Now that United have accepted the Ronaldo bid and due to the fact that it’s absolutely gigantic who do you think they should spend their money on? I reckon they should put it all on Newcastle to come straight back up, safe money that. At the very least they can pay up the rest of Berbatov’s contract and send him back to Spurs what with their boomerang policy for buying back players. Expect to see Gary Mabbutt back at White Hart Lane sometime soon as well.

I’m moving off the point though, if there is a point… anyway, essentially, after all this rambling, who should Unireh buy to plug that greasy hole Ronaldo has left behind him? If I was Ferguson I’d at least try and piss off the rest of the top four by trying to pinch some of their talent – a marquee signing like Fabregas, Torres, Drogba, Adebayor or Monster Mascherano. Unlikely I know but it’d suit Ferguson’s shit stirring instincts to a tee. The rest of the summer will be very interesting at Old Trafford anyway.


Wednesday, 10 June 2009

My Greatest Achievement

From Serie C2A to Serie A Champions in 13 years!

Tuesday, 2 June 2009

Unlikely role model

Afternoon folks,

When you find yourself pointing towards the behaviour of Steve Bruce as an example to others you know it’s an odd day. The bendy-nosed one is set to become Sunderland manager today and, most likely, clear out the majority of the 4,073 professionals currently on their books.

Bruce, as well all now know, is a survivor. For a while that meant teasing one club for a little bit (Sheffield United, Huddersfield) before going off and getting his end away elsewhere (Wigan the first time around and Crystal Palace). He finally settled down at Birmingham and survived relegations, boardroom politics and apparently having his daughter fall under the spell of the cahviest man in chavtown, Lee Hendrie. And ODF favourite Nicklas Bendtner.

When he eventually did leave St Andrews some accused him of succumbing to his loyalty ‘issues’ again but really the past two years have simply seen the guy brilliantly realise both his limitations and his strengths. In turn he has handled his career perfectly. Sunderland is just what he needs and he is just what the least shambolic club in the north east of England needs in return.

To adopt a simplistic, somehow award-winning, Martin Samuel turn of phrase ‘What can Steve Bruce offer Sunderland? Mid table respectability that’s what’. I feel like a bacon sambo already… anyway….

A finish anywhere between ninth and twelfth that will guarantee that the club’s new owner, Ellis Short, gets a few years in the Premier League will be the task ahead for Bruce. The former Man Unireh defender is being brought in to assure Short that investing a few bob in the club is a good idea. From there things could go very, very right for Sunderland.

Bruce can, realistically, offer no more than mid-table, but he doesn’t have to offer anything above that. He stuck around too long at Birmingham, with several players complaining that the club went stale under his stewardship and will most likely learn from this lesson. If Sunderland get that little bit bigger and can actually attract a coach they deem able to take them on further to say, Everton, Villa or Spurs’ level (and both in terms of stadium and support they could eventually be on a par with any of those three), then I’m sure Bruce can find his niche elsewhere happily enough.

Getting a job in management is built around your standing in the game at that minute (there are occasional exceptions like Gary Megson who got a second chance at the highest level from nowhere) and where Bruce has recently known exactly when to go and where to go to, the last few months have seen some prize tulips pass up opportunities which will, in ODF’s estimation seem foolish in the long run.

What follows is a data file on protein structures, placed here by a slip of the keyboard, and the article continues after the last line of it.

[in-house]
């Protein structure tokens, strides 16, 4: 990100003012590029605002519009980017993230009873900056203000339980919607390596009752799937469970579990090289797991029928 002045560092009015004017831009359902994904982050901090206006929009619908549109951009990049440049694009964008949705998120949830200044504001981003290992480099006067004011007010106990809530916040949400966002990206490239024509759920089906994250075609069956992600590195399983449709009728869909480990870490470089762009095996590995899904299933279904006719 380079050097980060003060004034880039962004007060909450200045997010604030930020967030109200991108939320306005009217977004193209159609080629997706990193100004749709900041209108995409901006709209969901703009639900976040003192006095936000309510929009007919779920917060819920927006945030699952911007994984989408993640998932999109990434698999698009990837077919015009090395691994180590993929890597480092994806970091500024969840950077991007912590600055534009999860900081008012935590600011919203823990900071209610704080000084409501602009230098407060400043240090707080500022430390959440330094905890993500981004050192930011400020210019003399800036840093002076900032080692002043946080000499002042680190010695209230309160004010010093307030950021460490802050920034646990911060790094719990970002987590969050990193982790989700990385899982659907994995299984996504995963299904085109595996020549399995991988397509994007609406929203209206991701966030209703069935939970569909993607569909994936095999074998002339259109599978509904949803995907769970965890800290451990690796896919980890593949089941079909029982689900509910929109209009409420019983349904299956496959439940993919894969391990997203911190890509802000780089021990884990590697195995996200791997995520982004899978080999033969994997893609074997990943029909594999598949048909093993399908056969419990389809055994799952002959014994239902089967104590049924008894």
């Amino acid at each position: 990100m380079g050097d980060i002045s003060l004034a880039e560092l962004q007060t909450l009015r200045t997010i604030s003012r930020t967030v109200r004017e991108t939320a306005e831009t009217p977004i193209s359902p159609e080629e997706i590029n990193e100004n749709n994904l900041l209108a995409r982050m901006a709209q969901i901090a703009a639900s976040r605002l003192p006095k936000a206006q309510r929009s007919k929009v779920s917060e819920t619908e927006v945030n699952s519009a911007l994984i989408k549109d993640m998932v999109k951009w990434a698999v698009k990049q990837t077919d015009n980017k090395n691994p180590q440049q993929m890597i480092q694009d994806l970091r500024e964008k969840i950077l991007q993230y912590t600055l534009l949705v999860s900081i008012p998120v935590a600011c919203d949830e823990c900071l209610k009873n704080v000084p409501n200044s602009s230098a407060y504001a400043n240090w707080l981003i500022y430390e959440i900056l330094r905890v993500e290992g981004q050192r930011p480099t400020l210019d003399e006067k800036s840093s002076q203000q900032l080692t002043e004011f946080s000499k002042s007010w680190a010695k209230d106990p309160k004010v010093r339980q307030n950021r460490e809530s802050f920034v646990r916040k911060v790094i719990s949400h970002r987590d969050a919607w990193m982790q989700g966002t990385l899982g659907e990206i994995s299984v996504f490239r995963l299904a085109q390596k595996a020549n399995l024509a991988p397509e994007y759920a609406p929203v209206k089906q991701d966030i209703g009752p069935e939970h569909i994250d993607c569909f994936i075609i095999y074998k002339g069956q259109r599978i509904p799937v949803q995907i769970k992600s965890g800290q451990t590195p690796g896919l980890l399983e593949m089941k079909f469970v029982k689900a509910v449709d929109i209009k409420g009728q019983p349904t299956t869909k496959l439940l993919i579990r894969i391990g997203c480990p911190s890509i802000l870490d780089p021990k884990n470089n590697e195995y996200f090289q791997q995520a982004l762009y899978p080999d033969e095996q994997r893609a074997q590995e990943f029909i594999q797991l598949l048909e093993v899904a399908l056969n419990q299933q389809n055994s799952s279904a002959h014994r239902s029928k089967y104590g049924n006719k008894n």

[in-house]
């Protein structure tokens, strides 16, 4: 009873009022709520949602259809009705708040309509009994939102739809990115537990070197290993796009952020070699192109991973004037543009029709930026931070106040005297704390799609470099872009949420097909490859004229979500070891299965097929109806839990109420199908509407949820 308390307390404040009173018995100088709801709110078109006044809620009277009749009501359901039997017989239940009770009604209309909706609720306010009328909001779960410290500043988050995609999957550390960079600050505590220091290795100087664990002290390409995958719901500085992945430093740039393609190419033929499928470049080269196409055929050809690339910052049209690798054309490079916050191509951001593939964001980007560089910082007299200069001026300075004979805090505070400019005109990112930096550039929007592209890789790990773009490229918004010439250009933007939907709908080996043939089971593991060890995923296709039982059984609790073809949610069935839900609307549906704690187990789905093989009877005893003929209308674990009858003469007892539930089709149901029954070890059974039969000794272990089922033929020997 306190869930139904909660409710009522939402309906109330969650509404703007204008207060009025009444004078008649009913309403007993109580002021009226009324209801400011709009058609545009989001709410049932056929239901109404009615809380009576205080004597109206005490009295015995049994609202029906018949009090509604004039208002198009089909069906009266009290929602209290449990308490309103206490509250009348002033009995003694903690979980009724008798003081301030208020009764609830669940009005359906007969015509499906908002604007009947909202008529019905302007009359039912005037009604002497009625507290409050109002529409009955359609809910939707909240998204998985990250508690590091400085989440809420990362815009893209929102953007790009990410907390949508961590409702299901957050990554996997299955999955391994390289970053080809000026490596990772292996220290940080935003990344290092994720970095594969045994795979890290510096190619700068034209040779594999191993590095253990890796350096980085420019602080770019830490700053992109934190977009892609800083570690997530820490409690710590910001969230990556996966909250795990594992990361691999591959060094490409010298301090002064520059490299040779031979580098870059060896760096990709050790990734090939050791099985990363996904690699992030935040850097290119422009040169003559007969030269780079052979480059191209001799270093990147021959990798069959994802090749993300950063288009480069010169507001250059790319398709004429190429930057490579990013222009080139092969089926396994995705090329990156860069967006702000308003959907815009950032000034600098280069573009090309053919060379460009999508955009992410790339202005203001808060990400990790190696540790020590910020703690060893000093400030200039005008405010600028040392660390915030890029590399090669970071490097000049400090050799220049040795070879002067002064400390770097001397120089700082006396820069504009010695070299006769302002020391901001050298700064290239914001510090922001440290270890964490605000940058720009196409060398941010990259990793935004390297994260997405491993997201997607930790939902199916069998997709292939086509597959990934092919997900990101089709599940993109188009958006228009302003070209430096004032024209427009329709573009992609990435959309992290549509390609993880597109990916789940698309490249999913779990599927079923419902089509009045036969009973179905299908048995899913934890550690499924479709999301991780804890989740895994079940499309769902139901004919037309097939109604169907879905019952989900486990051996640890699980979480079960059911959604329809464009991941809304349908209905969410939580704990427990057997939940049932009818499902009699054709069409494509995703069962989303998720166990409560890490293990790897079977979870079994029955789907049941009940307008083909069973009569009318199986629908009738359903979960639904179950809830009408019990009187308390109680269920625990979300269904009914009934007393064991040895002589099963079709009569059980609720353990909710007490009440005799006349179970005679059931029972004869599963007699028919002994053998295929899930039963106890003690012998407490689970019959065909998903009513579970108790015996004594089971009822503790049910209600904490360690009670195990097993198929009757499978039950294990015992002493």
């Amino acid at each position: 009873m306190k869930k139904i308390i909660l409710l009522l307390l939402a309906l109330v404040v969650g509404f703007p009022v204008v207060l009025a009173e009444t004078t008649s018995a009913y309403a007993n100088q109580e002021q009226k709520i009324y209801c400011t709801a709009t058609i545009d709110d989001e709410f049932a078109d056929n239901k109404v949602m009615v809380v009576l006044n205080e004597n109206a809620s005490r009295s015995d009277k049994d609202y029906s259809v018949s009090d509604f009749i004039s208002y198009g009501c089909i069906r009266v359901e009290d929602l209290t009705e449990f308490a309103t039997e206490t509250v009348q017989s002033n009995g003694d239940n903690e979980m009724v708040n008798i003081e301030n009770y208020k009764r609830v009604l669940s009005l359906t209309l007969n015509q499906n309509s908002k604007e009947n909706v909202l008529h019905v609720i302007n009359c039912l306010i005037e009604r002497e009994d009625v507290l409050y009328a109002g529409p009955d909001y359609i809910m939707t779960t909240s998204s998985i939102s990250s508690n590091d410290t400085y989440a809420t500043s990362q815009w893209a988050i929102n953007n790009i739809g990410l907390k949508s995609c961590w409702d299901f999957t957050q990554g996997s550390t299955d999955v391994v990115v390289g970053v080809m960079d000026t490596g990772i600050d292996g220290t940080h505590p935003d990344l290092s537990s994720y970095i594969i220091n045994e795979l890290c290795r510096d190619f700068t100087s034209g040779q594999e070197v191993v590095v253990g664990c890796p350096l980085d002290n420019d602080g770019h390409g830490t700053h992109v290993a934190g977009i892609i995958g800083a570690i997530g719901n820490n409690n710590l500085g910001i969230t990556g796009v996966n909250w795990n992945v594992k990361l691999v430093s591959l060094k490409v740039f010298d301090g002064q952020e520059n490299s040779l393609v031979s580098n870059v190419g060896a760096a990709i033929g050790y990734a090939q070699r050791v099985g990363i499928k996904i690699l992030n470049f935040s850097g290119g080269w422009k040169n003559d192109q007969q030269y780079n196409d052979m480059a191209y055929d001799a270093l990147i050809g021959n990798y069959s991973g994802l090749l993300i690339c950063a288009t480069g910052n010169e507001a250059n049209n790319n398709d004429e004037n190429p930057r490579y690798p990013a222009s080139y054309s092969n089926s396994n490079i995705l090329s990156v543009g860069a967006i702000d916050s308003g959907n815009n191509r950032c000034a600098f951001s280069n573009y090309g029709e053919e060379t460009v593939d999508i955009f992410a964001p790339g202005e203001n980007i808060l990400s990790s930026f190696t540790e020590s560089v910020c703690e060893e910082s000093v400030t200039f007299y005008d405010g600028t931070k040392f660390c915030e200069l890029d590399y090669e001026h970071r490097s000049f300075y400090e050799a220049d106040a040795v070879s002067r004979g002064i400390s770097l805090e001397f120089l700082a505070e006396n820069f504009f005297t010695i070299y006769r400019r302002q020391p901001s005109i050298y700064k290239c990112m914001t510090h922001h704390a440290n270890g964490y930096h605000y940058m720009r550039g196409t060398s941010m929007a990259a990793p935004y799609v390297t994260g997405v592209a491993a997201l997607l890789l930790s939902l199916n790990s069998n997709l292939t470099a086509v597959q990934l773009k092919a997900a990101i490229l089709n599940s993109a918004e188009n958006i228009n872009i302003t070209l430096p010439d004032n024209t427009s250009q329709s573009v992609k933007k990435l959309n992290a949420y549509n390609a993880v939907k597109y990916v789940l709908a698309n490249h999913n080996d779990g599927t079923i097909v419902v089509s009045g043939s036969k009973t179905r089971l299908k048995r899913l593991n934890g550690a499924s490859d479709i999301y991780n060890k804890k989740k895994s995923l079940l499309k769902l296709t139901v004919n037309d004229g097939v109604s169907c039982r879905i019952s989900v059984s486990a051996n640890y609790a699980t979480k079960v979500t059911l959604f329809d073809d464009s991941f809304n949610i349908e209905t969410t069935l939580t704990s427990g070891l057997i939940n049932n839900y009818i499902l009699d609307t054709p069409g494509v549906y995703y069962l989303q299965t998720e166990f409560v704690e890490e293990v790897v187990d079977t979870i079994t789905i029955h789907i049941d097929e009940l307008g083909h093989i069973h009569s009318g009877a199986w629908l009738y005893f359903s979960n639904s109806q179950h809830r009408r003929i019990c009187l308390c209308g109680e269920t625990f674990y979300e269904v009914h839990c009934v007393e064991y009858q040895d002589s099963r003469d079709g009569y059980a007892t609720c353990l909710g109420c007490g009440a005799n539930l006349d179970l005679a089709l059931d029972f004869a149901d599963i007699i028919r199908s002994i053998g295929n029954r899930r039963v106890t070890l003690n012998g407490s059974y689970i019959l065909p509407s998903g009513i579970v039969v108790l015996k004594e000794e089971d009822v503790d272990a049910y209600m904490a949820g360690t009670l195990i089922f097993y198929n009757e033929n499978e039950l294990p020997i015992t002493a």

Take Phil Brown for starters (when talking about foolish chumps where better to start), he could have walked into the Newcastle job after Kevin Keegan’s second reign predictably ended with him back at the Soccer Circus. Brown’s reputation was never going to get any better than around November last year. Now, there are TV stations across the globe treasuring the images of him singing on the pitch the other week, ready to dust them off when he’s sacked within three months of the start of the 09/10 season.

There’s the big example everyone’s looking to at the moment, Own Coyle. Burnley will go down, and even if they don’t they may well replace him after two months if the results still aren’t coming their way. A move to Celtic would have kept the juggernaut going and he should have jumped on the opportunity.

Roberto Martinez shouldn’t make the same mistake either. It’s not that Celtic is necessarily a step up in real terms, but as far as CV-building goes it’s hard to argue with a vacancy that will bag you a few titles and Champions League exposure, over taking the Wigan job with (apparently) no budget and all the team’s best players gone.

Yes, I am wholeheartedly advocating a lack of loyalty to clubs across the board but when reputations can be savaged in matter of months in the Premier League, managers should know when best to jump at all times. Boardrooms will have no sympathy for the man they deem to be losing them money week after week. Well maybe Steve Gibson will but he’s that little bit different.

Alex Ferguson made a good point a few months back when he pointed out that a high-profile failure can leave a manger jobless for years. He noted how Brian Little – a man he said could manage 85% of the clubs in the UK – found it hard to get work after parting company with Villa.

And if there’s one cautionary tale that will have every manager quaking in his boots it’s the idea that if they don’t manage their career correctly they may well end up being the meat in a punditry sandwich featuring Paul Dempsey on one end and Phat Pat on the other. Terrifying.